As for the security issue in the Pro portal, I might keep that to myself, for now, despite that it IS obvious. I spoke with a few others who attend as professionals, after I accessed their accounts. It needs to be revealed, eventually, as that is the ONLY way SDCC will get up, off their lazy collective arses, and fix it. As it stands, it is frighteningly easy to to access a professional user's contact info (physical and email address, phone number, registration status). Granted, once registration is closed, it looks like you can't get to the Pro registration page at all, but during the open period it's pretty much a free-for-all. Looks like that, at least, changed from last year, but only because pro registration is no longer guaranteed; it is first-come, first-served, and closes once they run out, just like normal registration. It used to be the case, that if you qualified as a pro, you were guaranteed. Now, they qualify more pros than they have badges available.

    3. Was my comment deleted, or did you put an approval system in place (which I could understand, after the few spam comments which hit before mine)?

    4. Ok, looks like my response didn't get through. Let's try again...

      It's a bit of both, and the degree of either is subjective, too boot; as a software engineer, what is obvious to me may not be to someone else.

      I was able to submit the form on Friday, because, I believe, they (TravelPlanners or the SDCC folk, or both) were, very foolishly, testing on their production (internet-facing) environment, instead of on an isolated QA environment (internal-facing, accessible only to their engineers). I think they were testing between browsers and devices, as the form was directly accessible by one browser or another during the dark hours between late Friday night and early Saturday morning. This can be done by sniffing the requesting browser's user-agent. If that was the case, they probably isolated testing per browser to avoid making the form accessible wholesale (after all, they could simply have left it wide-open and tested across all supported browsers and devices) simultaneously). Doing so during the time they chose would be, obviously, to avoid notice.

      Anyhow, I was able to successfully complete and submit the form, with the expected success page response. They attempted to disable the submit button by commenting out the button HTML, which prevented it from rendering. This was a dumb idea. They could have used whatever server-side language was available to them (CGI, PHP, ASP, JSP, etc) to prevent it from being present, and it would not have been there at all. The HTML comment just prevents it from rendering on the page, but it's still in the browser's source code for that page. From there, anyone even slightly clever could use Firebug for Firefox, or Chrome's built-in developer's tools to make the button available (which is what I did). Not that it really matters- with the form accessible, you can peak at the source code to find all the expected input data, as well as the form's action attribute, which gives you the URL for the server-side service responsible for processing the form request. With that, you can easily construct and submit the request from your browser or a command line.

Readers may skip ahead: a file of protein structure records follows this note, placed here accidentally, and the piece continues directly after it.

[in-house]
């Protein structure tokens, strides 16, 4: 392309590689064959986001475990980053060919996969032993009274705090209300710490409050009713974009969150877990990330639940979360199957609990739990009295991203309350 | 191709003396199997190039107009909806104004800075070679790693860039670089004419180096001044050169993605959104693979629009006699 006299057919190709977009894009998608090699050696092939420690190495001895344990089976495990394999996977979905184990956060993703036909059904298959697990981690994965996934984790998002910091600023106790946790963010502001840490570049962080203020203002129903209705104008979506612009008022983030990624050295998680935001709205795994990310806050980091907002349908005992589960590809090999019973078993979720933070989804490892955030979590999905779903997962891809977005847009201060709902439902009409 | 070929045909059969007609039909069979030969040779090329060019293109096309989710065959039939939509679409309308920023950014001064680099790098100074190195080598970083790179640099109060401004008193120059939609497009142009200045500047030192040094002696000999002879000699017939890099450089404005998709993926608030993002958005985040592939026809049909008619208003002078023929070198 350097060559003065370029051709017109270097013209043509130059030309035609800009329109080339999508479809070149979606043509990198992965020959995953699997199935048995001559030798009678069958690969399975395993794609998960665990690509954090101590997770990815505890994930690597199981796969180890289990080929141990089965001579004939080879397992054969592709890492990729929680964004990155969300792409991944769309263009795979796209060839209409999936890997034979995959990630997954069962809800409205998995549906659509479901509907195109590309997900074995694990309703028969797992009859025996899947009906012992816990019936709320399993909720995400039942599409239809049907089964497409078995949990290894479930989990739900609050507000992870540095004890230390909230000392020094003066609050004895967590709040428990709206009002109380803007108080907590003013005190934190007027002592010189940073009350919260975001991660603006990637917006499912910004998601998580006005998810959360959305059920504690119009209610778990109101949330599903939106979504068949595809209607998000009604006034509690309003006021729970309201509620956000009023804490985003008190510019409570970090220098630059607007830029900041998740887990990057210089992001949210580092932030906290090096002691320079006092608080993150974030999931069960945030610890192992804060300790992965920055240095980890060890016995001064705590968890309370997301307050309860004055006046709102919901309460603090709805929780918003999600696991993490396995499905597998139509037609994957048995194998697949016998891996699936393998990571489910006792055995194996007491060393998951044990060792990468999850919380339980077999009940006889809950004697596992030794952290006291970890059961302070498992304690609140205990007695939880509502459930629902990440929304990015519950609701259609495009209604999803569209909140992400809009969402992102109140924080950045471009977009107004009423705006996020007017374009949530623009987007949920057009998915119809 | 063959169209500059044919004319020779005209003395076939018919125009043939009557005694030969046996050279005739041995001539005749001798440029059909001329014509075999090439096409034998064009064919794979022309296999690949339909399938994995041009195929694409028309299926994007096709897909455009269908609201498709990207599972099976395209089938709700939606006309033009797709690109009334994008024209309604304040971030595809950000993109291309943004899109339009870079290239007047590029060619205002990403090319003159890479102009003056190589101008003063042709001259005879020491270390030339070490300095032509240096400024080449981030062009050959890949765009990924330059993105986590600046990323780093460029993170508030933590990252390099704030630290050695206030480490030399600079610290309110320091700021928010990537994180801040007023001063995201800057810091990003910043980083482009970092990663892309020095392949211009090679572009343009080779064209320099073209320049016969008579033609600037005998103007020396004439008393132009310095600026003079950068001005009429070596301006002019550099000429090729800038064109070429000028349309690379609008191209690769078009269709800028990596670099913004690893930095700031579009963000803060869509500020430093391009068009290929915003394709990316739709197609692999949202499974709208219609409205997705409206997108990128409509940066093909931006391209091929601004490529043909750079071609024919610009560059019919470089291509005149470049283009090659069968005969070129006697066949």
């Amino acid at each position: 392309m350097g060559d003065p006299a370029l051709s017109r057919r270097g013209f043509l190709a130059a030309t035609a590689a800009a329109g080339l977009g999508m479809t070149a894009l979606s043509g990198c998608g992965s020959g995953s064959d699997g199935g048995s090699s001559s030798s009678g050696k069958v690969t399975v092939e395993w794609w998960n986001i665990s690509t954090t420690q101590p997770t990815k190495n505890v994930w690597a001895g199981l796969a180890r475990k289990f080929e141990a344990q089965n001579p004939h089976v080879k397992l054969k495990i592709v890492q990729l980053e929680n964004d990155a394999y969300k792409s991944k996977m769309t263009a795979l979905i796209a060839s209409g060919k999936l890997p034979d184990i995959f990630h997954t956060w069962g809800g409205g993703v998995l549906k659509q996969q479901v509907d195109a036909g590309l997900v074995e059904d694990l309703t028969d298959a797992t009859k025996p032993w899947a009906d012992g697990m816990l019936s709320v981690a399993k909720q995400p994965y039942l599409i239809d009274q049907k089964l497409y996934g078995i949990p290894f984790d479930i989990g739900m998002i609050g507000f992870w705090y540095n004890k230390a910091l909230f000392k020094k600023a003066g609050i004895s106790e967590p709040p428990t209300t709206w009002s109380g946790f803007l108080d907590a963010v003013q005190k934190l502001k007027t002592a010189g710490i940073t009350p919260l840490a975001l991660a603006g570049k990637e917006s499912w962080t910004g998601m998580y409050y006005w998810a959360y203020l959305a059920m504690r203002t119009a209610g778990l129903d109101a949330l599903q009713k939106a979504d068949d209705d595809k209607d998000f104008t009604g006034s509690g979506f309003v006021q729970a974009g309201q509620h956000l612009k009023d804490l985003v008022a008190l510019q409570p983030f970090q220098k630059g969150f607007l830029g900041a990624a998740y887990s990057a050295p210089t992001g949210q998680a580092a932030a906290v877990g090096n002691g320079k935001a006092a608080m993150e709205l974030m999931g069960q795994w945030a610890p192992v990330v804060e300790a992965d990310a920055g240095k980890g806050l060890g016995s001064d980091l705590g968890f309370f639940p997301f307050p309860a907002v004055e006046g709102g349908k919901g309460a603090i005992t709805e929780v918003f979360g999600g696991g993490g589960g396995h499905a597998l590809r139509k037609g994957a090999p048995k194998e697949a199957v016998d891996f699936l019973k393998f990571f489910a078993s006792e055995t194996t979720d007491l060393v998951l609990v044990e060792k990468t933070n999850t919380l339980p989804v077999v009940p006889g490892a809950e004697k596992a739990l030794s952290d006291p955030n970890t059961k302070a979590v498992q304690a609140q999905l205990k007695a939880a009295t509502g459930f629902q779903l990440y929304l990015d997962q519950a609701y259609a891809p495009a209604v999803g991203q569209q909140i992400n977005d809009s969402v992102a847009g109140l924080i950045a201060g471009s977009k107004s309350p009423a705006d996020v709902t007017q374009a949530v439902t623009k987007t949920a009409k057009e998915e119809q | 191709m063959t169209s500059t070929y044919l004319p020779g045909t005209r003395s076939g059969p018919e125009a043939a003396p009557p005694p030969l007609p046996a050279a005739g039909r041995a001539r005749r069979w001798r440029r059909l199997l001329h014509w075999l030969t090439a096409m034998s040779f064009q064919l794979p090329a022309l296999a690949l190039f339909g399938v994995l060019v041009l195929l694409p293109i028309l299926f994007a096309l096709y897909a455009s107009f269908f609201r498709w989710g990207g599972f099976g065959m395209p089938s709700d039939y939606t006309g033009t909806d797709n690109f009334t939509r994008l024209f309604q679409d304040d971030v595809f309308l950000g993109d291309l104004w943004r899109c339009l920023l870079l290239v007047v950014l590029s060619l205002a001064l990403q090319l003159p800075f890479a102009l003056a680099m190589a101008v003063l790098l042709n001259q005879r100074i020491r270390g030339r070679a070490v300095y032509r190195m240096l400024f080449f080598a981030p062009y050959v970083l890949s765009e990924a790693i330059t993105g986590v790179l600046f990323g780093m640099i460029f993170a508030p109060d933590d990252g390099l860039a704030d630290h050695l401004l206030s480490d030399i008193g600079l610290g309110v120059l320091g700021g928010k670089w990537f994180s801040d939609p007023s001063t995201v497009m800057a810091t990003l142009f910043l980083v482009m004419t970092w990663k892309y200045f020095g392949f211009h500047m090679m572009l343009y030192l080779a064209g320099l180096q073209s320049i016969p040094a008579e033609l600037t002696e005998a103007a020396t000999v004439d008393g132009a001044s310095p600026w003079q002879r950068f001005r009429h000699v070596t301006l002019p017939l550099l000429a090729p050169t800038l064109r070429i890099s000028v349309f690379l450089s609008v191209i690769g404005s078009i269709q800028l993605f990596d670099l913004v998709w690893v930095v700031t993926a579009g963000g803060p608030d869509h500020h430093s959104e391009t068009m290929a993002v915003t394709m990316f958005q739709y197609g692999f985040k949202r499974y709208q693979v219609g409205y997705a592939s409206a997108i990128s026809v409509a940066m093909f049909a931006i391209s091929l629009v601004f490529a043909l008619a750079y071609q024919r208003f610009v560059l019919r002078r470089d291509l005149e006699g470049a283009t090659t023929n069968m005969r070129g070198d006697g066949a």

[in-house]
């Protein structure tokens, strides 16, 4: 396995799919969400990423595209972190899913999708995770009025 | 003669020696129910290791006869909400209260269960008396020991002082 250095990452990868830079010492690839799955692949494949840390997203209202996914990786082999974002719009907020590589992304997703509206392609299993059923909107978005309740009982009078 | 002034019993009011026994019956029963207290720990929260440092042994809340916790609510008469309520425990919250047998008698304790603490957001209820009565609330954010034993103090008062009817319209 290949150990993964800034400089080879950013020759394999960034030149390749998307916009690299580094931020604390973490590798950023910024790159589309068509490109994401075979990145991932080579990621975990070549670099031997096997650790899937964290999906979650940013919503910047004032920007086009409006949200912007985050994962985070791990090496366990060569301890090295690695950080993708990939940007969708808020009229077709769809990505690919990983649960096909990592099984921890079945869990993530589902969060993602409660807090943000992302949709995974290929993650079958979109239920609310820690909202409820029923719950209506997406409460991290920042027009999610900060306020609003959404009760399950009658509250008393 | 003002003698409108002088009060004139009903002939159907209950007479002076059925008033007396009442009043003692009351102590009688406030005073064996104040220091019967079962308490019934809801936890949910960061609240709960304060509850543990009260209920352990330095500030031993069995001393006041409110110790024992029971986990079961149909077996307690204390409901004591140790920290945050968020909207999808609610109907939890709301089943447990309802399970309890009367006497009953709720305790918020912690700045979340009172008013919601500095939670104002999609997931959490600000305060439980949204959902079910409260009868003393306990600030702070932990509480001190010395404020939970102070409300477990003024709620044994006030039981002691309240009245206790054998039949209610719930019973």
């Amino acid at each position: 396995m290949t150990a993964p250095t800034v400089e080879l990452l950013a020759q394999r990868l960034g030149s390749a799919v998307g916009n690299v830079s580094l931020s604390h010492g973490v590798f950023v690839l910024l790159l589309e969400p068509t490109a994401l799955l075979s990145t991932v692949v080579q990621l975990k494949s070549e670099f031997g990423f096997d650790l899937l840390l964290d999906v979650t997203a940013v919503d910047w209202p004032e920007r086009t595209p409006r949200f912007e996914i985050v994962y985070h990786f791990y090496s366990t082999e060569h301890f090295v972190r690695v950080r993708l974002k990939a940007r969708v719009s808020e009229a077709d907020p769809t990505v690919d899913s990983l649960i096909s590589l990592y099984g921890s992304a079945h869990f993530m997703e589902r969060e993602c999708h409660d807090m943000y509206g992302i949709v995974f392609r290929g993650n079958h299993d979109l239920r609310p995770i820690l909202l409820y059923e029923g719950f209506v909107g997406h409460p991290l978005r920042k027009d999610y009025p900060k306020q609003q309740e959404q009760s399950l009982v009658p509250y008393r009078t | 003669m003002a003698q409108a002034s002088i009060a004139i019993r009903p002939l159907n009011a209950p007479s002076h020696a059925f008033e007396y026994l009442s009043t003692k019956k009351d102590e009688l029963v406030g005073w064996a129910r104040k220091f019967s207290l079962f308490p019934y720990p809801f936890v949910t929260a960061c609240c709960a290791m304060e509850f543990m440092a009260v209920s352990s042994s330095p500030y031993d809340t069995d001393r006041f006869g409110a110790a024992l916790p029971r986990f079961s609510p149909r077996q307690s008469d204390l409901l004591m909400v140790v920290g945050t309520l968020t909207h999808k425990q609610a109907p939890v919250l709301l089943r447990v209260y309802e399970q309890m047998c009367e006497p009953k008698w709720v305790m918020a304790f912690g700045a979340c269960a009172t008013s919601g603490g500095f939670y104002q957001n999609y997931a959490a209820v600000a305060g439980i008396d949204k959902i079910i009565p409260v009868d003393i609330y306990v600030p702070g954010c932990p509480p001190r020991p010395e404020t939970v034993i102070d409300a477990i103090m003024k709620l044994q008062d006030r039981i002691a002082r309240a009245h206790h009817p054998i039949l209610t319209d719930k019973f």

As for the security hole I found in the pro registration portal, I'm keeping that a bit quiet, for now, at the request of a few of my fellow pro attendees (who I notified after I accessed their accounts). Eventually, it will need to come out, as that is the only way the SDCC folk will get up, off their collective lazy arses, and fix it. The end result of it is, that it is trivially easy to view a pro registrant's full contact info and registration status, and, during the open registration period, screw with their registration. Looks like the availability for doing so is now limited, unlike last year, when you could at least grab their contact info until the date of the convention, but only because pro badges are now first-come, first-served, and limited, just like normal attendee badges; previously, if you were a qualified pro, you were guaranteed a badge, and could log in to adjust or view your registration, up until the start of the convention. Even without being any sort of technical expert, the hole is obvious and makes potentially sensitive personal info (as some pros work from offices at home, or use their home address and phone number for other reasons) easily available. It's just that, now, the time in which you can do so is short.
      Maybe now wouldn't be such a bad time to let the cat out of the bag, now that pro registration is closed, and it would give SDCC yet another year to patch it. Then again, who's to say there isn't another way in, almost as easy as submitting the hotel reservation form. Yeah, I think I'll wait until the convention is over.

    5. Your comment showed up in my notification system the first time - but didn't post here for some reason. No idea why.

      Everything you found is kind of appalling. Much as I complain about the system inconveniences and general shoddiness, that kind of system vulnerability is inexcusable when it comes to personal data protection. I hope you let it rip when you think the time is right.